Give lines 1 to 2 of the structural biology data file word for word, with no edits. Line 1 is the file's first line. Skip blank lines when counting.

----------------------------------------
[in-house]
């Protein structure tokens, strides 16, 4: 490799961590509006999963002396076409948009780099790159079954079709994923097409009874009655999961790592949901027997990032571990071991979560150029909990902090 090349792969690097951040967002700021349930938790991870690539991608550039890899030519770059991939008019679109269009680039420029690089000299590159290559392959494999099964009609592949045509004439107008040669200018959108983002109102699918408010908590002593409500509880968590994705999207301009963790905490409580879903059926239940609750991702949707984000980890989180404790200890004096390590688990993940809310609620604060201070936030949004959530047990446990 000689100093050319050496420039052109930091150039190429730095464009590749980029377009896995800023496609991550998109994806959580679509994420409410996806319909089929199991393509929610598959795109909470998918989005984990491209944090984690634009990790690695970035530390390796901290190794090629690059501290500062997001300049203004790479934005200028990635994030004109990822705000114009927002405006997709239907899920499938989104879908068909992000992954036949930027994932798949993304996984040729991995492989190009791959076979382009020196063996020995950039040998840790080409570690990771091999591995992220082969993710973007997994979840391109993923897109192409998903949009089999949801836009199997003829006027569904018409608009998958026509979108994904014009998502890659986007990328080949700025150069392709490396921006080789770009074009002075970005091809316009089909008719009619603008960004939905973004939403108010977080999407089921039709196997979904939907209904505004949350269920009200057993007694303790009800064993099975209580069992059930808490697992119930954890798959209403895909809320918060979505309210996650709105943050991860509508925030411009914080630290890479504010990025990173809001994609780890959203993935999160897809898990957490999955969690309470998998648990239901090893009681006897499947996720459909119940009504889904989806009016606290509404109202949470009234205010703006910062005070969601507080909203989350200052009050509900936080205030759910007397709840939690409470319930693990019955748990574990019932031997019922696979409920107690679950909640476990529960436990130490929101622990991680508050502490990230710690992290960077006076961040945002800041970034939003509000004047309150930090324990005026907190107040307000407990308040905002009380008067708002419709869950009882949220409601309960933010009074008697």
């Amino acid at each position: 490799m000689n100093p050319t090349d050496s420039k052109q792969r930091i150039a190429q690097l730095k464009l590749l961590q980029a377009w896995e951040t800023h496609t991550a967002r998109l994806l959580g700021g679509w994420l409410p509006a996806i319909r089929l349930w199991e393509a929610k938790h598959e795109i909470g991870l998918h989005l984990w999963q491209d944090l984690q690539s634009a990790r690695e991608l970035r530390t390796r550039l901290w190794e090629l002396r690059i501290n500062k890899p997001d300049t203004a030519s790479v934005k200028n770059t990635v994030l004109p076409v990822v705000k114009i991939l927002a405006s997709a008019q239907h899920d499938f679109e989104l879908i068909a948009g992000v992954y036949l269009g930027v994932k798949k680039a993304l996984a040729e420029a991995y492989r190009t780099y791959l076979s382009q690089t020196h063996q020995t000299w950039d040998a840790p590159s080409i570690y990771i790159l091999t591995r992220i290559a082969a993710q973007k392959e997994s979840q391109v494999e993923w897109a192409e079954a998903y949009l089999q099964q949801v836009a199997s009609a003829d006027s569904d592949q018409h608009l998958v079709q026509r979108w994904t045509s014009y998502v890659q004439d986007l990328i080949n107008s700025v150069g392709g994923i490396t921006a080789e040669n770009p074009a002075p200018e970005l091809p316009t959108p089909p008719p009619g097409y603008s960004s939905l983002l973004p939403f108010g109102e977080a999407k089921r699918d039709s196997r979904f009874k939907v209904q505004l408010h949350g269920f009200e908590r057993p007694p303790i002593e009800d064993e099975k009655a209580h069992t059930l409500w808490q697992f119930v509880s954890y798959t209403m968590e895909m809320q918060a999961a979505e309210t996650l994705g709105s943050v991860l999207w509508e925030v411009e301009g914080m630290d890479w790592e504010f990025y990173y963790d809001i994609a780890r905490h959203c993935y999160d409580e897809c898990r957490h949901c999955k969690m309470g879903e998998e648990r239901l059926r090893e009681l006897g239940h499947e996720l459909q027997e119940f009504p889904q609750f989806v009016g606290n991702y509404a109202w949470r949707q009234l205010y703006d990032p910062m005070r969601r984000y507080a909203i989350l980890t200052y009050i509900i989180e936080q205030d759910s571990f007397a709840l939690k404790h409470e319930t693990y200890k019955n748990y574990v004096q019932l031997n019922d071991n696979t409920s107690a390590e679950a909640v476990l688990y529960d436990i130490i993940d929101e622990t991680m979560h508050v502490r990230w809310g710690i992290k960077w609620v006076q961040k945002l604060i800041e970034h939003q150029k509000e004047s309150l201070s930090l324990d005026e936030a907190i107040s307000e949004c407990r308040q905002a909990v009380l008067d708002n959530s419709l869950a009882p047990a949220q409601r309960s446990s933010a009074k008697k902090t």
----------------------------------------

[in-house]
């Protein structure tokens, strides 16, 4: 490799961590509006999963002396076409948009780099790159079954079709994923097409009874009655999961790592949901027997990032571990071991979560150029909990902090 090349792969690097951040967002700021349930938790991870690539991608550039890899030519770059991939008019679109269009680039420029690089000299590159290559392959494999099964009609592949045509004439107008040669200018959108983002109102699918408010908590002593409500509880968590994705999207301009963790905490409580879903059926239940609750991702949707984000980890989180404790200890004096390590688990993940809310609620604060201070936030949004959530047990446990 000689100093050319050496420039052109930091150039190429730095464009590749980029377009896995800023496609991550998109994806959580679509994420409410996806319909089929199991393509929610598959795109909470998918989005984990491209944090984690634009990790690695970035530390390796901290190794090629690059501290500062997001300049203004790479934005200028990635994030004109990822705000114009927002405006997709239907899920499938989104879908068909992000992954036949930027994932798949993304996984040729991995492989190009791959076979382009020196063996020995950039040998840790080409570690990771091999591995992220082969993710973007997994979840391109993923897109192409998903949009089999949801836009199997003829006027569904018409608009998958026509979108994904014009998502890659986007990328080949700025150069392709490396921006080789770009074009002075970005091809316009089909008719009619603008960004939905973004939403108010977080999407089921039709196997979904939907209904505004949350269920009200057993007694303790009800064993099975209580069992059930808490697992119930954890798959209403895909809320918060979505309210996650709105943050991860509508925030411009914080630290890479504010990025990173809001994609780890959203993935999160897809898990957490999955969690309470998998648990239901090893009681006897499947996720459909119940009504889904989806009016606290509404109202949470009234205010703006910062005070969601507080909203989350200052009050509900936080205030759910007397709840939690409470319930693990019955748990574990019932031997019922696979409920107690679950909640476990529960436990130490929101622990991680508050502490990230710690992290960077006076961040945002800041970034939003509000004047309150930090324990005026907190107040307000407990308040905002009380008067708002419709869950009882949220409601309960933010009074008697």